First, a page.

with an emphasis on power differences within and among groups, social 
and cultural identity, cultural histories, symbol systems, migration and 
adaptation, interpersonal conflict, and developing satisfying intergroup 
relationships.

     
27997    ENLS 401-01     Special Topics: 
Women Embodied: Strategies of Performance and Representation            
		2:00PM-2:50PM     MWF     Koritz, A.

This course will examine how writers and performers have represented and enacted female physicality in the performed arts, literature,
and other aspects of modern Western culture.  We will study an interdisciplinary range of texts and performances, including Isadora Duncan's
essays on dance, the plays of Maris Irene Fornes, Edith Wharton's House of Mirth, films of the dancers Martha Graham and Josephine Baker,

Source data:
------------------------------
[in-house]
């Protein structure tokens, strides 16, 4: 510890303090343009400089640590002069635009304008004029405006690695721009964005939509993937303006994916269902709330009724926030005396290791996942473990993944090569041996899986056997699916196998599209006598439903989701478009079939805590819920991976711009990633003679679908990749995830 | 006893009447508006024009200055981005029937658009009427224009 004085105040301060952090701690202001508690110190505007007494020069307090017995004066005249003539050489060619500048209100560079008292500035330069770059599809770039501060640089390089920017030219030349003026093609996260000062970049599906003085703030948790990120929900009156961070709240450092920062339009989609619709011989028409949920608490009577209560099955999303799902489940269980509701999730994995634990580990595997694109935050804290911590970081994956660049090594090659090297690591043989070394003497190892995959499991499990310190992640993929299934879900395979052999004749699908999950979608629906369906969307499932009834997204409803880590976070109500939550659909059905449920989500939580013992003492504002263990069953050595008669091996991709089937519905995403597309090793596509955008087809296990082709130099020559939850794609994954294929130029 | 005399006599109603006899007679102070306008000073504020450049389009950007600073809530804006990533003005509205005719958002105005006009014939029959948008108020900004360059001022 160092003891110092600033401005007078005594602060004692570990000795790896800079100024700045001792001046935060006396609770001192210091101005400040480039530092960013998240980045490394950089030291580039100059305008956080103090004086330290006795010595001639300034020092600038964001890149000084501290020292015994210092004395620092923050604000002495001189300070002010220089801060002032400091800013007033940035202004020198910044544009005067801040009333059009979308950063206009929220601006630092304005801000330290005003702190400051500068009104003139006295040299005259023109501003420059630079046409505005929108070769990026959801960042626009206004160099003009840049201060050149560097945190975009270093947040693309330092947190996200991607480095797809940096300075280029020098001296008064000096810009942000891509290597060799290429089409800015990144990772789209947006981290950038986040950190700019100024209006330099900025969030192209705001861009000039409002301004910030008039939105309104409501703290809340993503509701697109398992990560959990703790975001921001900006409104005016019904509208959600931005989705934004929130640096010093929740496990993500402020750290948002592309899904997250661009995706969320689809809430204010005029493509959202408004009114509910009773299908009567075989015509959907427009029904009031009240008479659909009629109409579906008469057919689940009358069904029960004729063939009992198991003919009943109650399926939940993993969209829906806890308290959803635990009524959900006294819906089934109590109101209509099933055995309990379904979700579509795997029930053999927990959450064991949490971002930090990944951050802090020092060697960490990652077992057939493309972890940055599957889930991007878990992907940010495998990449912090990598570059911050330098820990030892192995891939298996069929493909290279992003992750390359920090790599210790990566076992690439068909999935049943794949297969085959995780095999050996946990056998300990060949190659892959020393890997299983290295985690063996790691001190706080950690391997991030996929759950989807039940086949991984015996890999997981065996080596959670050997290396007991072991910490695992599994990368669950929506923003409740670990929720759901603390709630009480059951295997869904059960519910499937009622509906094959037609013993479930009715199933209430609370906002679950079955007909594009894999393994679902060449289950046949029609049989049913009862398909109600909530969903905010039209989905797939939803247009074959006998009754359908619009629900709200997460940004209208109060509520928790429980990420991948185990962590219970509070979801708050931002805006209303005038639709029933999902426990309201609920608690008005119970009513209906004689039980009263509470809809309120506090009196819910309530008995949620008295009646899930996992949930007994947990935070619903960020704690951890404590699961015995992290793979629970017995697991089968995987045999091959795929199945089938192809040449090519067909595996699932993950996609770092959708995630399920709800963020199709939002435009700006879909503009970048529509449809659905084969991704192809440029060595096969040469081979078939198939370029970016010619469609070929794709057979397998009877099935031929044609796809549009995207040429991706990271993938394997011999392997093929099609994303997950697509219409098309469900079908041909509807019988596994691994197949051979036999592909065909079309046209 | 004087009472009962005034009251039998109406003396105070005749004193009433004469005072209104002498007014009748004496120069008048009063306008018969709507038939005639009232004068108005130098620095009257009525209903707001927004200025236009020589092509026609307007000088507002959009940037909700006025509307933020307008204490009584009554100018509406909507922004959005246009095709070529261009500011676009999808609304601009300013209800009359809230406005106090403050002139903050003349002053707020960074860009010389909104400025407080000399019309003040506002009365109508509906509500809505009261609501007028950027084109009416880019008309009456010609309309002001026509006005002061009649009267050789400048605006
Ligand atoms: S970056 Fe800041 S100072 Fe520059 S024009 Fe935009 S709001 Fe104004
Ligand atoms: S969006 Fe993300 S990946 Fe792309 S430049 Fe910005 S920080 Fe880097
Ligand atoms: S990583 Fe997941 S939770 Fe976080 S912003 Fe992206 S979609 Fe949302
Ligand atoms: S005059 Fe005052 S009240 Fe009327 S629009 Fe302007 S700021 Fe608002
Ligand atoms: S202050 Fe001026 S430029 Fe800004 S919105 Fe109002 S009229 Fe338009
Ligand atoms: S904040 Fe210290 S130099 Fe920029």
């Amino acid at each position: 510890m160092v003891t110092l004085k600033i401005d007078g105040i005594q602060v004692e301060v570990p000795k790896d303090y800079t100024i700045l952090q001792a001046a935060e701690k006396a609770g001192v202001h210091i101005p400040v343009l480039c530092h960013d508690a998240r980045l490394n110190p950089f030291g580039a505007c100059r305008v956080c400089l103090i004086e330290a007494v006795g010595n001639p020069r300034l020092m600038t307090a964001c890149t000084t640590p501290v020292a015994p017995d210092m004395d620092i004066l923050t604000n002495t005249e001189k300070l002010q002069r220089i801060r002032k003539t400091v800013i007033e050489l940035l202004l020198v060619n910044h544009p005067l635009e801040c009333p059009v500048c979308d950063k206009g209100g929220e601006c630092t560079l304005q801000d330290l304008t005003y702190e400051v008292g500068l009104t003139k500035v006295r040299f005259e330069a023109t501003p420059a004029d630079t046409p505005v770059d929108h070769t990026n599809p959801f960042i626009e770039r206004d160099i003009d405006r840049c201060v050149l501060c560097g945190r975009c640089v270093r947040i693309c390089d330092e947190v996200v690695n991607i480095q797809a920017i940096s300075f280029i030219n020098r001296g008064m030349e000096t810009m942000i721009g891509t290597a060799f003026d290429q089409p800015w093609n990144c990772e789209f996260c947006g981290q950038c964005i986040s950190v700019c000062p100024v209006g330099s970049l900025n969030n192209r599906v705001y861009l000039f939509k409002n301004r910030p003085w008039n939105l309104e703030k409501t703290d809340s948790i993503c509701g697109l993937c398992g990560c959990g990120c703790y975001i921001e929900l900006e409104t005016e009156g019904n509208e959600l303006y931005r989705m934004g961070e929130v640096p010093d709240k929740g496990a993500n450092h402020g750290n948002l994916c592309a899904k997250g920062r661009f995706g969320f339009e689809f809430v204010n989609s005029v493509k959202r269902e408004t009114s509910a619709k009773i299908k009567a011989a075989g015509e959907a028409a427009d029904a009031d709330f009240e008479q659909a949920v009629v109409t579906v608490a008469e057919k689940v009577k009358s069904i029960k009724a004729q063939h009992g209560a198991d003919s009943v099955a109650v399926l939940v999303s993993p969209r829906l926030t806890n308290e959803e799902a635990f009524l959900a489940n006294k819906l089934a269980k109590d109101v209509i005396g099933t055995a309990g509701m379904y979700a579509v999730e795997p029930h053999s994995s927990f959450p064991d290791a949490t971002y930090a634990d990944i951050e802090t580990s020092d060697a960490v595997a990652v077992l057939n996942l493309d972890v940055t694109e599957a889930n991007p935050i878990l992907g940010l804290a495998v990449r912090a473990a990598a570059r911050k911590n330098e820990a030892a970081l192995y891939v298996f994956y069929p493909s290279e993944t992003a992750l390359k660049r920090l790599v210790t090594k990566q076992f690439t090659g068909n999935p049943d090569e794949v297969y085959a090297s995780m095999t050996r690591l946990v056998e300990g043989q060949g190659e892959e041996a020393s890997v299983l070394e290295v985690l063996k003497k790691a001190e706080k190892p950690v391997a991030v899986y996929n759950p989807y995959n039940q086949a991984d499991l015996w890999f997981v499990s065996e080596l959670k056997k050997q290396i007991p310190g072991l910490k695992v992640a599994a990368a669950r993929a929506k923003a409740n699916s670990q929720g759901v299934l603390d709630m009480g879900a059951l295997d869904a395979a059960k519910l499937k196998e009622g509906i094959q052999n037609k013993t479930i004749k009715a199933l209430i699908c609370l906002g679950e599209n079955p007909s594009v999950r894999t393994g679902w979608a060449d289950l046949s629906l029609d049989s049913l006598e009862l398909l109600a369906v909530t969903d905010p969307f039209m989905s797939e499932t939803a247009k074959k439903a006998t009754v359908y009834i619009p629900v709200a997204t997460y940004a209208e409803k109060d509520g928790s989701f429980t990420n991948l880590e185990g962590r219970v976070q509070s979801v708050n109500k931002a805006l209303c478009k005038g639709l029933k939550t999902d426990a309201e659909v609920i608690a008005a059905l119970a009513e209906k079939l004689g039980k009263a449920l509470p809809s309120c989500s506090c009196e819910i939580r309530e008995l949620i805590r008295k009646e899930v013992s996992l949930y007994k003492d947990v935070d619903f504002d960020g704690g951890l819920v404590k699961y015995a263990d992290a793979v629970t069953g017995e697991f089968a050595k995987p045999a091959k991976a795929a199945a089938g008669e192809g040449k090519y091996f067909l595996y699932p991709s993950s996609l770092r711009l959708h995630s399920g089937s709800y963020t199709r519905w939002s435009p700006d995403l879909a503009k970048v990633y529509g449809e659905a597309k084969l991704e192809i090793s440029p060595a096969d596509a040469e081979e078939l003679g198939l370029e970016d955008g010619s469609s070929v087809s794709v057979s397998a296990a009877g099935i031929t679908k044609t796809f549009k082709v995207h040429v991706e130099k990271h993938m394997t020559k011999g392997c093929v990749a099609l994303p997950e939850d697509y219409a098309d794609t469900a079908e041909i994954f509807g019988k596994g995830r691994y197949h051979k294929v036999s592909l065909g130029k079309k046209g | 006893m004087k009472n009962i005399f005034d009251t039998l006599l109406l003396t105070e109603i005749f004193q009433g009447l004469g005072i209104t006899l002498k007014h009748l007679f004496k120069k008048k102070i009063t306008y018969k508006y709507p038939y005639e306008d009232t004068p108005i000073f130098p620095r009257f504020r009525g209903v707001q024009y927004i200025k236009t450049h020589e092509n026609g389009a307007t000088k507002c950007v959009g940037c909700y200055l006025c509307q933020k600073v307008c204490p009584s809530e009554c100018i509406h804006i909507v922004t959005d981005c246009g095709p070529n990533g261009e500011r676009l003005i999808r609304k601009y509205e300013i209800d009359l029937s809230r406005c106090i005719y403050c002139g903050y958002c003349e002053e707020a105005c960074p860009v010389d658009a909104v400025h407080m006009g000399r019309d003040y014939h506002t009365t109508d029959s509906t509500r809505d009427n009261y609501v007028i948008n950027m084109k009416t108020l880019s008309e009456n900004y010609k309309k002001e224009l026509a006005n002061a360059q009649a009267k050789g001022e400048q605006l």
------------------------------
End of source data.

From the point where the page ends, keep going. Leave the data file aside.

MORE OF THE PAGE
fashion magazines, and recent scholarship on the cultural meanings of women's bodies.


21853     ENLS 484-01    Performance Studies      
		9:30AM-10:45AM     TR     Mark, R.

This course will complement the visit of Zale Writer-in-Residence,
Deb Margolin, playwright/performance artist. 

Instructor permission required. 21871 ENLS 501-02 Cinema, Psyche, Society 2:00PM-4:00PM MW Rothenberg, M. This seminar addresses the questions "What theories of the role of the unconscious in subject formation best illuminate our understanding of the social construction of subjectivity? How do these theories engage or critique the currently fashionable performative' hypothesis? How is cinematic production implicated in subject formation? What particular approaches to these issues are offered by psychoanalytically-based film and gender theory and their critics? What analyses of the role of the unconscious and the construction of subjectivity are available within the medium of film itself? ."